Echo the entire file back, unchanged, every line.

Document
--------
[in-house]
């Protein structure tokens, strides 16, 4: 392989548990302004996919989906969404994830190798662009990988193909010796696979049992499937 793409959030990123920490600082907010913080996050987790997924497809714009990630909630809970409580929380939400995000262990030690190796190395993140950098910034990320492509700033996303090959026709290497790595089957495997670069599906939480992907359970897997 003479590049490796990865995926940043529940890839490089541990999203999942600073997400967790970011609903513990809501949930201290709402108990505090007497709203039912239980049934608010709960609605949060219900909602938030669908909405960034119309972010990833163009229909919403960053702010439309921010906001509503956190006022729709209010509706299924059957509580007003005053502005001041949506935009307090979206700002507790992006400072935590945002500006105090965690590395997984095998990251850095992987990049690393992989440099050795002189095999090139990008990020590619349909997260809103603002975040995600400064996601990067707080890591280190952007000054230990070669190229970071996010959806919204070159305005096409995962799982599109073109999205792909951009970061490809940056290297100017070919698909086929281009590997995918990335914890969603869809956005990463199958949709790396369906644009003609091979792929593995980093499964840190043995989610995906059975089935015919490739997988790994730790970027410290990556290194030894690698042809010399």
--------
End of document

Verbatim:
[in-house]
């Protein structure tokens, strides 16, 4: 392989548990302004996919989906969404994830190798662009990988193909010796696979049992499937 793409959030990123920490600082907010913080996050987790997924497809714009990630909630809970409580929380939400995000262990030690190796190395993140950098910034990320492509700033996303090959026709290497790595089957495997670069599906939480992907359970897997 003479590049490796990865995926940043529940890839490089541990999203999942600073997400967790970011609903513990809501949930201290709402108990505090007497709203039912239980049934608010709960609605949060219900909602938030669908909405960034119309972010990833163009229909919403960053702010439309921010906001509503956190006022729709209010509706299924059957509580007003005053502005001041949506935009307090979206700002507790992006400072935590945002500006105090965690590395997984095998990251850095992987990049690393992989440099050795002189095999090139990008990020590619349909997260809103603002975040995600400064996601990067707080890591280190952007000054230990070669190229970071996010959806919204070159305005096409995962799982599109073109999205792909951009970061490809940056290297100017070919698909086929281009590997995918990335914890969603869809956005990463199958949709790396369906644009003609091979792929593995980093499964840190043995989610995906059975089935015919490739997988790994730790970027410290990556290194030894690698042809010399």